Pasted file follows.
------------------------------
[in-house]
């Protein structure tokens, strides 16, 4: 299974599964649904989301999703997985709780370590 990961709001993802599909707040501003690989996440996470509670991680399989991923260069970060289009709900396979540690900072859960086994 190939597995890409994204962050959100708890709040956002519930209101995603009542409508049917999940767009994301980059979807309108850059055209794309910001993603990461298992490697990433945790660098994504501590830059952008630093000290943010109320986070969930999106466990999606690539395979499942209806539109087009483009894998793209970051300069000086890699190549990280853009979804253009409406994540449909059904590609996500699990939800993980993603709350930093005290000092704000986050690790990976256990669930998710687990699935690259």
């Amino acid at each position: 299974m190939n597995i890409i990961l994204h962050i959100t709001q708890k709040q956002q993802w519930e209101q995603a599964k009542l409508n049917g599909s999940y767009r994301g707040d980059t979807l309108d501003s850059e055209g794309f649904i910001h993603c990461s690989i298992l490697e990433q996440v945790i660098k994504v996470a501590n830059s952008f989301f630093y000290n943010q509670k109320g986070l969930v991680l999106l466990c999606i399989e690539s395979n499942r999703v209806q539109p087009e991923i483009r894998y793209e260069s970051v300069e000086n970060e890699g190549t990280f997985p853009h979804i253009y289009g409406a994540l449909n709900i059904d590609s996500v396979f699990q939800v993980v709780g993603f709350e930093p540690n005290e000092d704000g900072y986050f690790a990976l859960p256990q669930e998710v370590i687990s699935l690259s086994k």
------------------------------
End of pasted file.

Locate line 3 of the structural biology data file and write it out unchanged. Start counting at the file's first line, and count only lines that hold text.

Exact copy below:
């Amino acid at each position: 299974m190939n597995i890409i990961l994204h962050i959100t709001q708890k709040q956002q993802w519930e209101q995603a599964k009542l409508n049917g599909s999940y767009r994301g707040d980059t979807l309108d501003s850059e055209g794309f649904i910001h993603c990461s690989i298992l490697e990433q996440v945790i660098k994504v996470a501590n830059s952008f989301f630093y000290n943010q509670k109320g986070l969930v991680l999106l466990c999606i399989e690539s395979n499942r999703v209806q539109p087009e991923i483009r894998y793209e260069s970051v300069e000086n970060e890699g190549t990280f997985p853009h979804i253009y289009g409406a994540l449909n709900i059904d590609s996500v396979f699990q939800v993980v709780g993603f709350e930093p540690n005290e000092d704000g900072y986050f690790a990976l859960p256990q669930e998710v370590i687990s699935l690259s086994k």